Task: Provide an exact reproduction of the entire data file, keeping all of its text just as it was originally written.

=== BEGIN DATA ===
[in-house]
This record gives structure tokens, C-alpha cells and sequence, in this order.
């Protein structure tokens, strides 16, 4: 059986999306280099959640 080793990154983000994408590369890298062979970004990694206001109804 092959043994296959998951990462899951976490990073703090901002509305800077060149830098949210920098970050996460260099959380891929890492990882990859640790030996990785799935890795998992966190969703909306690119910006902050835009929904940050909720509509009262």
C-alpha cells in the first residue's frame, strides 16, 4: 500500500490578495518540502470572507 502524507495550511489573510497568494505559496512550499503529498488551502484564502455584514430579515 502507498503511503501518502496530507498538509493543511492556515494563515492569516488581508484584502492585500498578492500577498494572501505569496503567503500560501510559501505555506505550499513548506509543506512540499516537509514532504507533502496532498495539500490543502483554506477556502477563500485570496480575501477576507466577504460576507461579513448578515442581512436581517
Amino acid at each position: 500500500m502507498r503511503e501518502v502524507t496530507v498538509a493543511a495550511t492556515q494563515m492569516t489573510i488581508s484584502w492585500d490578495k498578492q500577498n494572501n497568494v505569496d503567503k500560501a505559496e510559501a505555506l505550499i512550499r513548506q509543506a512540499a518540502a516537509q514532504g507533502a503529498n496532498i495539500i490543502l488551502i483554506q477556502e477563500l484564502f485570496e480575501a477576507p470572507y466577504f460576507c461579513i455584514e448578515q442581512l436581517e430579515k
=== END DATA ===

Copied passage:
[in-house]
This record gives structure tokens, C-alpha cells and sequence, in this order.
């Protein structure tokens, strides 16, 4: 059986999306280099959640 080793990154983000994408590369890298062979970004990694206001109804 092959043994296959998951990462899951976490990073703090901002509305800077060149830098949210920098970050996460260099959380891929890492990882990859640790030996990785799935890795998992966190969703909306690119910006902050835009929904940050909720509509009262």
C-alpha cells in the first residue's frame, strides 16, 4: 500500500490578495518540502470572507 502524507495550511489573510497568494505559496512550499503529498488551502484564502455584514430579515 502507498503511503501518502496530507498538509493543511492556515494563515492569516488581508484584502492585500498578492500577498494572501505569496503567503500560501510559501505555506505550499513548506509543506512540499516537509514532504507533502496532498495539500490543502483554506477556502477563500485570496480575501477576507466577504460576507461579513448578515442581512436581517
Amino acid at each position: 500500500m502507498r503511503e501518502v502524507t496530507v498538509a493543511a495550511t492556515q494563515m492569516t489573510i488581508s484584502w492585500d490578495k498578492q500577498n494572501n497568494v505569496d503567503k500560501a505559496e510559501a505555506l505550499i512550499r513548506q509543506a512540499a518540502a516537509q514532504g507533502a503529498n496532498i495539500i490543502l488551502i483554506q477556502e477563500l484564502f485570496e480575501a477576507p470572507y466577504f460576507c461579513i455584514e448578515q442581512l436581517e430579515k